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Ear, nose & throat (ENT) surgery

Expert assessment and treatment for Ear, Nose, and Throat (ENT) conditions

Have you ever had a nose so blocked you couldn’t breathe through it? Or perhaps you've experienced a constant ringing in your ears? Or maybe dizzy spells that put you completely out of action?

These conditions represent just a tiny sample of all the things that can go wrong with our ears and noses before we even think of looking at conditions that affect our throats.

However, the reason these three areas of our head have become a specialism in their own right in terms of all things medical is because of the close connections they share with each other.

The ear, nose, and throat departments of hospitals (abbreviated ENT) is one of the busiest departments when it comes to medical conditions, not least because perhaps the most common virus of all is the common cold.

Whilst the first port of call for most of us is our GP or NHS practice, if anything needs investigating further or is proving difficult to diagnose, it's likely your GP will refer you to a specialist.

That may be through the NHS, or if you have medical insurance or want to pay privately, you may well get referred to the ENT department at Werndale Hospital. In which case we will be in contact with you directly to arrange an appointment with one of our ENT specialists.

But you may also have been suffering for months (or even years) with an ear, nose, or throat condition and want to get it seen to as fast as possible, in which case we are more than happy to help too. You can find out more by calling Werndale Hospital on 01267 225600.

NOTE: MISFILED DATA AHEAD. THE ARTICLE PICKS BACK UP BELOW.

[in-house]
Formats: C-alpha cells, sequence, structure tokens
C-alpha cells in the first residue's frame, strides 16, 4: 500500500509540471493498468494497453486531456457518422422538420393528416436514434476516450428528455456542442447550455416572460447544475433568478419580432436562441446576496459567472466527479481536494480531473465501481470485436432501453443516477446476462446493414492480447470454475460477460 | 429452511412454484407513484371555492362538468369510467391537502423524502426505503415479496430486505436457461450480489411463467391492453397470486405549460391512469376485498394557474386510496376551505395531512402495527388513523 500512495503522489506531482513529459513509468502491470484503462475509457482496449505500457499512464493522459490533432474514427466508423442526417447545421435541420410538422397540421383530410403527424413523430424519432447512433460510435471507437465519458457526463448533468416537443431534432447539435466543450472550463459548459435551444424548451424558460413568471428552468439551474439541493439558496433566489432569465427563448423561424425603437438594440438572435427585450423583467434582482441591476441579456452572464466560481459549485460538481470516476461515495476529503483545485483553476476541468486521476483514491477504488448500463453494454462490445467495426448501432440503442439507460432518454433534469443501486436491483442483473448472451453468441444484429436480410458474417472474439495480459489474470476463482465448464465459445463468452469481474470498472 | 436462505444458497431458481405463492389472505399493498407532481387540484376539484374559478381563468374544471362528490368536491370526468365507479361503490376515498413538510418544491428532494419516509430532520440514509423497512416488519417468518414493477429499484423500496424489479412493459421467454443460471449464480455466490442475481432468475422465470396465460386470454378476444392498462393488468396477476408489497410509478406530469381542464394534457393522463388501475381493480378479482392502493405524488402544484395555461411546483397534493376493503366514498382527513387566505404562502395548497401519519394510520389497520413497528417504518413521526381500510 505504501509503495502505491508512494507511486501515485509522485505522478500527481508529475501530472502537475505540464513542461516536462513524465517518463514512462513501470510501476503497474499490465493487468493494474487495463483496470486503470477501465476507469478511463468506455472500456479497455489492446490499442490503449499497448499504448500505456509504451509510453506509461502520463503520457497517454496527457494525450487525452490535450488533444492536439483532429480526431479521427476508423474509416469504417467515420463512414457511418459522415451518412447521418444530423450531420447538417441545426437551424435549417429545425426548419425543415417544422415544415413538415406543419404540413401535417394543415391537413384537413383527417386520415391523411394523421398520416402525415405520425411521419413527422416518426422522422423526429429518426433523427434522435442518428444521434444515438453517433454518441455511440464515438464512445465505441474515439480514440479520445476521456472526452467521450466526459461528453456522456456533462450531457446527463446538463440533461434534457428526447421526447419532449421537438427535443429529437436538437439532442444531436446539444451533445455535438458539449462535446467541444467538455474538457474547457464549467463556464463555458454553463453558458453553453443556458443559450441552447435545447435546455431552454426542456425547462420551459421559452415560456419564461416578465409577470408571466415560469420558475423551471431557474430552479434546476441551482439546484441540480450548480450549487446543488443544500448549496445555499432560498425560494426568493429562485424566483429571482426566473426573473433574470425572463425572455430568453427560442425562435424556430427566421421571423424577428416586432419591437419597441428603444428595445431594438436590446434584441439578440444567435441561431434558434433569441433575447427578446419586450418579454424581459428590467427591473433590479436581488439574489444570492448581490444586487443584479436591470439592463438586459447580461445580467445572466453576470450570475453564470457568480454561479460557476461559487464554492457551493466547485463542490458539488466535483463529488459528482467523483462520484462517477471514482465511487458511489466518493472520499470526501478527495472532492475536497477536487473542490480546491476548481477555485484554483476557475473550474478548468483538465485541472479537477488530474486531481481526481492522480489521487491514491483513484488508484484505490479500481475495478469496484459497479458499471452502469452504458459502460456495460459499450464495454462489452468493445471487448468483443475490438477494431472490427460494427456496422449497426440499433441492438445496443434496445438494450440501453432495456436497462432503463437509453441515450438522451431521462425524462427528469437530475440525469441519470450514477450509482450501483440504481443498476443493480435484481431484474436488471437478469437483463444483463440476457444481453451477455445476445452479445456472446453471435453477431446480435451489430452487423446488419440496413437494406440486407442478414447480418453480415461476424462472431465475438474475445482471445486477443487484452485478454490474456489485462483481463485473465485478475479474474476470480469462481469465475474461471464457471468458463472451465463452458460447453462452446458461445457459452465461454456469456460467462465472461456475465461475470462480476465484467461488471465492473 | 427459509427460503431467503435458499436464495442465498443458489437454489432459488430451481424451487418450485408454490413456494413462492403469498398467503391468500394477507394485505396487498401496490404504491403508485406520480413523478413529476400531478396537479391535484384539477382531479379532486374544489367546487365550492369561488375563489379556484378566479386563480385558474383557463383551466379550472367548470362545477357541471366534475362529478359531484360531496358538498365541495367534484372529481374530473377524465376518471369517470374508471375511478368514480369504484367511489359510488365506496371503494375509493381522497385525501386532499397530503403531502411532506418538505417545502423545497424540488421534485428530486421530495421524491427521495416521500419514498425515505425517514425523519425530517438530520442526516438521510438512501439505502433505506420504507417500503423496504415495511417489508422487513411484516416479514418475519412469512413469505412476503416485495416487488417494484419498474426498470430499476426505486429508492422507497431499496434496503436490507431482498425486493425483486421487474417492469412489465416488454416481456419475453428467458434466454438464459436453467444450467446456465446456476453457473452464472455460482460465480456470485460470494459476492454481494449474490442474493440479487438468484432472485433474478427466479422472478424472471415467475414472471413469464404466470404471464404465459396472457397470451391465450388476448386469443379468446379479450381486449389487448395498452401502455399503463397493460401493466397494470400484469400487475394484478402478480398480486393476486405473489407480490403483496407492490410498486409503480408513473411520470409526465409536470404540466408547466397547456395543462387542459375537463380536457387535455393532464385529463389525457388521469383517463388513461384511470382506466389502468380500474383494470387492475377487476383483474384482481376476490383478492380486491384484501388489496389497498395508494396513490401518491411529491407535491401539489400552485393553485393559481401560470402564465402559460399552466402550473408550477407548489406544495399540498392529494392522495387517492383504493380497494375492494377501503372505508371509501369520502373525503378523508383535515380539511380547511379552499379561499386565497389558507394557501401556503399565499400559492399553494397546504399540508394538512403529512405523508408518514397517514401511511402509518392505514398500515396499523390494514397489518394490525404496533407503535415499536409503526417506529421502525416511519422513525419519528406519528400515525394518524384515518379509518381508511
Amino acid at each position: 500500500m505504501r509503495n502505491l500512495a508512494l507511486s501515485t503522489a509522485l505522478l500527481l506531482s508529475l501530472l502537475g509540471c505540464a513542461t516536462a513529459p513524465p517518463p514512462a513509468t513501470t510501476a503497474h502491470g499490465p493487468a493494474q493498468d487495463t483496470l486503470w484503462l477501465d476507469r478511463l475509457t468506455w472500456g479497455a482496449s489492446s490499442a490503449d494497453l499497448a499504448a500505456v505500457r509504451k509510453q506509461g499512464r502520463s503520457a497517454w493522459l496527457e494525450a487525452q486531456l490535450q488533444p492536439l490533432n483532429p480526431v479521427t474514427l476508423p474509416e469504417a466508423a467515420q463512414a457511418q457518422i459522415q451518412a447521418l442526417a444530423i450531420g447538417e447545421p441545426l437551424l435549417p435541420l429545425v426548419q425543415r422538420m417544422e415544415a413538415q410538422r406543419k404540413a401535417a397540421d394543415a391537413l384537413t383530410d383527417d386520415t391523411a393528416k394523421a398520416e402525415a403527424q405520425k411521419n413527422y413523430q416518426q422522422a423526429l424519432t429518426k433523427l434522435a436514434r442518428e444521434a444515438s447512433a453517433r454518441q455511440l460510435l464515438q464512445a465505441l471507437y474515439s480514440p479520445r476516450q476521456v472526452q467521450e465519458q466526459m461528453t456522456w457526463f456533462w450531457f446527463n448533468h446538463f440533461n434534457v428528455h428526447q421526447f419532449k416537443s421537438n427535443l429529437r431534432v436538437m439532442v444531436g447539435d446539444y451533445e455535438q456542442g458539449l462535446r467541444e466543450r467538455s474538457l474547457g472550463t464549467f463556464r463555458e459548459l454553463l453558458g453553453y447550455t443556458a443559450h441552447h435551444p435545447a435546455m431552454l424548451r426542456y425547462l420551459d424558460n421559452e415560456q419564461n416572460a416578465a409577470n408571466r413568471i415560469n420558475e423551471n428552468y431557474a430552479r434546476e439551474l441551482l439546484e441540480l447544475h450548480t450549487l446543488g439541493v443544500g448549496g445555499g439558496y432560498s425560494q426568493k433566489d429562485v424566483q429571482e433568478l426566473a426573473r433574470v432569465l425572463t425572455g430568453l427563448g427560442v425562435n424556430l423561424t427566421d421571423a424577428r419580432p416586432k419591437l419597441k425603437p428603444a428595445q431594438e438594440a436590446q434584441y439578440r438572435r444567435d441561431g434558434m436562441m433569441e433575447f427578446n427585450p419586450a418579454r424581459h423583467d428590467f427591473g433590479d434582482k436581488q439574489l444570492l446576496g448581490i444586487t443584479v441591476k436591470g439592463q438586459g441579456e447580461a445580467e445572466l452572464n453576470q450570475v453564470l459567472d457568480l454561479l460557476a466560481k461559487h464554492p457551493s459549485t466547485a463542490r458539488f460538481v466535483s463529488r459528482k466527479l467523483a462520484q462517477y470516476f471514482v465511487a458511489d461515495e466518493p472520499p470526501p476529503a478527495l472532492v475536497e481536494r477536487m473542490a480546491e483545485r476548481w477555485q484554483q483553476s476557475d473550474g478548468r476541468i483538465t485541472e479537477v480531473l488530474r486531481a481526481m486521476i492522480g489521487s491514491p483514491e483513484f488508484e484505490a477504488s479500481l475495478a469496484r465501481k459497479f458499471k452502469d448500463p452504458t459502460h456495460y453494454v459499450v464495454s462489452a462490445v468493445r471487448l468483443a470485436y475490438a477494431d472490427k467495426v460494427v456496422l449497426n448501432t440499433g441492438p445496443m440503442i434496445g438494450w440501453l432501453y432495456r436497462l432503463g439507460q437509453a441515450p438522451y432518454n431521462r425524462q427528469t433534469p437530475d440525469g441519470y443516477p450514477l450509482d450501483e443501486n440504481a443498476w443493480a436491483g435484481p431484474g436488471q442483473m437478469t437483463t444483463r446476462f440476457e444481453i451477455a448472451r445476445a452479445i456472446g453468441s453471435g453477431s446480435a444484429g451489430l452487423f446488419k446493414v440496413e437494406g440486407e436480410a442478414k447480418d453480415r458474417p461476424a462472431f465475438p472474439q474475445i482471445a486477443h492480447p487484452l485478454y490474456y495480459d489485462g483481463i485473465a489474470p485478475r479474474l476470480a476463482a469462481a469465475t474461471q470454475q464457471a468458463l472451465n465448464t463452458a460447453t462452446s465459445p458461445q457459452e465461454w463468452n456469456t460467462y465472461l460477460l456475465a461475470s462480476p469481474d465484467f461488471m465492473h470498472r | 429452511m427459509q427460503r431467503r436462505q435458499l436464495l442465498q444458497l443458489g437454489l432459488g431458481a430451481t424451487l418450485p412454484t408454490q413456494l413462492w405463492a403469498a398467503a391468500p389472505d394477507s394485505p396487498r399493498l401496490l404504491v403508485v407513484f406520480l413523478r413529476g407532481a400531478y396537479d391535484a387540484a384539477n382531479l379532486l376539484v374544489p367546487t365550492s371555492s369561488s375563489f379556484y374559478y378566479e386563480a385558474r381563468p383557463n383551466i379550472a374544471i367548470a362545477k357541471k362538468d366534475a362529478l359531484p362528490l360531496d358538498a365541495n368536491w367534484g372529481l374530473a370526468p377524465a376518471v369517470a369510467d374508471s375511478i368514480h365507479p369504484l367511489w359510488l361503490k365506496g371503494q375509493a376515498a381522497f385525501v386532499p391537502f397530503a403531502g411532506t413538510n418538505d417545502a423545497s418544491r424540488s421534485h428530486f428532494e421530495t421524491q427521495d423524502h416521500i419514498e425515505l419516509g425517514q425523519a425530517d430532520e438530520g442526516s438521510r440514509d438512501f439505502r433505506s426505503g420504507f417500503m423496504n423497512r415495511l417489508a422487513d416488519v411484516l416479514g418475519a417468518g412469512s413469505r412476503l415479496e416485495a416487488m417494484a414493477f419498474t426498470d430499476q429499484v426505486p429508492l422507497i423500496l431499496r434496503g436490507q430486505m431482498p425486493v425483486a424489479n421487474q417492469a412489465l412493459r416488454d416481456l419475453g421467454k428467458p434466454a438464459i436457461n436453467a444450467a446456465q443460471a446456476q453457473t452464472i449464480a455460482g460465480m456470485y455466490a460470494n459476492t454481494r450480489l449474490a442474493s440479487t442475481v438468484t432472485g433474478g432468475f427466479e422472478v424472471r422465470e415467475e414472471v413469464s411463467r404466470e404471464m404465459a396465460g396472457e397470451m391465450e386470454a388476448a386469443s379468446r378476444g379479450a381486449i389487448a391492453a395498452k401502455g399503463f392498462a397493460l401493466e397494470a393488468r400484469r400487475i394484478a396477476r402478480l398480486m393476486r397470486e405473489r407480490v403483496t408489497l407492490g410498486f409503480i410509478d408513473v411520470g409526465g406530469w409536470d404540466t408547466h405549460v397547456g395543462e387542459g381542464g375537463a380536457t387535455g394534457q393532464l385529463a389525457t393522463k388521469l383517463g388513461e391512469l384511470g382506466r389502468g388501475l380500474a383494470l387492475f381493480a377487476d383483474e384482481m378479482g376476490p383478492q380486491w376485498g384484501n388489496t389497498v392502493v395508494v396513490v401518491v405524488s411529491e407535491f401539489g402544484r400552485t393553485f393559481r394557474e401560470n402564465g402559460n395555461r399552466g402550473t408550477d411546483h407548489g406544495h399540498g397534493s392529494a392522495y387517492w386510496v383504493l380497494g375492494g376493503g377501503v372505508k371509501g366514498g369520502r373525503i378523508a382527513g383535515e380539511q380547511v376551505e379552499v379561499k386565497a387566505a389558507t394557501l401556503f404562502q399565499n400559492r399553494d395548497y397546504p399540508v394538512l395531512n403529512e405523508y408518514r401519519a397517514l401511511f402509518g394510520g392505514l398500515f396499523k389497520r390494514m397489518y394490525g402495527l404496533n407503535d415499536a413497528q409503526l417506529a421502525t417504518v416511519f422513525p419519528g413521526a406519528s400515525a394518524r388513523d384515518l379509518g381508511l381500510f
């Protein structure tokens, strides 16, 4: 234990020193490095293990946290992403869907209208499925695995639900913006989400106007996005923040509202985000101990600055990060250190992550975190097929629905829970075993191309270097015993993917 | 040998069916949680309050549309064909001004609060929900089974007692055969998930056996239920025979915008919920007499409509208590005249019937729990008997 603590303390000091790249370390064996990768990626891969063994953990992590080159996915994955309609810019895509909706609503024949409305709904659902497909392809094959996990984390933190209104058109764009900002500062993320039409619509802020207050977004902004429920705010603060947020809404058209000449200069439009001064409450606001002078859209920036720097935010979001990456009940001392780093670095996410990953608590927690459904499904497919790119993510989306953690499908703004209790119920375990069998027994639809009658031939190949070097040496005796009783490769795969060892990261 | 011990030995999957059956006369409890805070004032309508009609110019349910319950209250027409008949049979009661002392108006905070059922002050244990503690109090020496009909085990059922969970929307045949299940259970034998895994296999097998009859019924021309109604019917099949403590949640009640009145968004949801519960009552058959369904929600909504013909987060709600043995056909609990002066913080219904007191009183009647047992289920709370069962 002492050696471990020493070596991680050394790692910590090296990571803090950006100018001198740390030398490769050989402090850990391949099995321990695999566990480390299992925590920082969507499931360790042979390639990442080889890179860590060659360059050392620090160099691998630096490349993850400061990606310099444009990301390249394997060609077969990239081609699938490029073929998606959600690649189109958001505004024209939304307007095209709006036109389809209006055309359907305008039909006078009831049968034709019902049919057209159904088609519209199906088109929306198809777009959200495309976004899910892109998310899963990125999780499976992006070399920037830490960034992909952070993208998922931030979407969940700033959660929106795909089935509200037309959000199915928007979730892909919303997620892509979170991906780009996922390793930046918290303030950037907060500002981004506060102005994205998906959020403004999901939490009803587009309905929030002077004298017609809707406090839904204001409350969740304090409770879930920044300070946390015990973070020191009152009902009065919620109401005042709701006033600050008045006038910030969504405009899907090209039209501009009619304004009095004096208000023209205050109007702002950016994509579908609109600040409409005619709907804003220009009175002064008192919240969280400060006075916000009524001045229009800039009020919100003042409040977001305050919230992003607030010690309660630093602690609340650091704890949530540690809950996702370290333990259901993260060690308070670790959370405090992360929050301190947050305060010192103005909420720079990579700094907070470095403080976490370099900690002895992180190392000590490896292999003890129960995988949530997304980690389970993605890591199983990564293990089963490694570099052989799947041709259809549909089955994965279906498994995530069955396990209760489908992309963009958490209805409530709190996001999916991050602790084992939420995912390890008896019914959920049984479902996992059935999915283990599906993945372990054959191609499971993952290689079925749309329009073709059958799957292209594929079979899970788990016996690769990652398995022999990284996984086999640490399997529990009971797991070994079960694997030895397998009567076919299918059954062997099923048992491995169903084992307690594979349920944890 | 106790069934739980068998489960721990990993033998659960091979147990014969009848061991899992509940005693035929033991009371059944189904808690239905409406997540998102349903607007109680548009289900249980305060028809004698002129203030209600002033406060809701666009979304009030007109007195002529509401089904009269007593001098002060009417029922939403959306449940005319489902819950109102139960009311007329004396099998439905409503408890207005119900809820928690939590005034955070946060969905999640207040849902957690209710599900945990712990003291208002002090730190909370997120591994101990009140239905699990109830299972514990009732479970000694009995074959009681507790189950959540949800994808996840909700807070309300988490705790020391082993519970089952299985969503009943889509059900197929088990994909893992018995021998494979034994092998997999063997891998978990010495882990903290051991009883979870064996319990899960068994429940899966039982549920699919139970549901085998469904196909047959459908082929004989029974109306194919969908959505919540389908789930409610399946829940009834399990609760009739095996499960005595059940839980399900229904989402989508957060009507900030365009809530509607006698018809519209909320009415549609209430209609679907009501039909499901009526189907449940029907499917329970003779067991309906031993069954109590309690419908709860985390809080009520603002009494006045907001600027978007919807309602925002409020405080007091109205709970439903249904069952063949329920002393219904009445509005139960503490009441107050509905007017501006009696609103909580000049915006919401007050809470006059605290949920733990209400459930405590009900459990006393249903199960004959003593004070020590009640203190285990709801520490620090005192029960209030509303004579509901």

There are many conditions that affect our ability to breathe through our nose, the most common of which is sinusitis. However, sinusitis is usually cured by medication (e.g., a nasal spray, the most potent being a steroidal spray), and any problems associated with this rarely go beyond your GP.

But if nothing is working and your sinusitis becomes chronic, then sometimes surgery can help.

The sinuses consist of small hollow areas in the front of your skull situated in the forehead, between the eyes, and in your cheeks.

The blockage of any of these areas can lead to many conditions including headaches, soreness, high temperature, blocked nose, and even bad breath. The causes can be viral, bacterial, fungal, or even physical so identifying the cause is not just part of the diagnosis, it also helps inform the best course of action to take to cure the problem. 

Another common condition of the nose is the growth of polyps. A polyp is an inflammation of the lining of the nose that causes small growths in and around the nasal passages.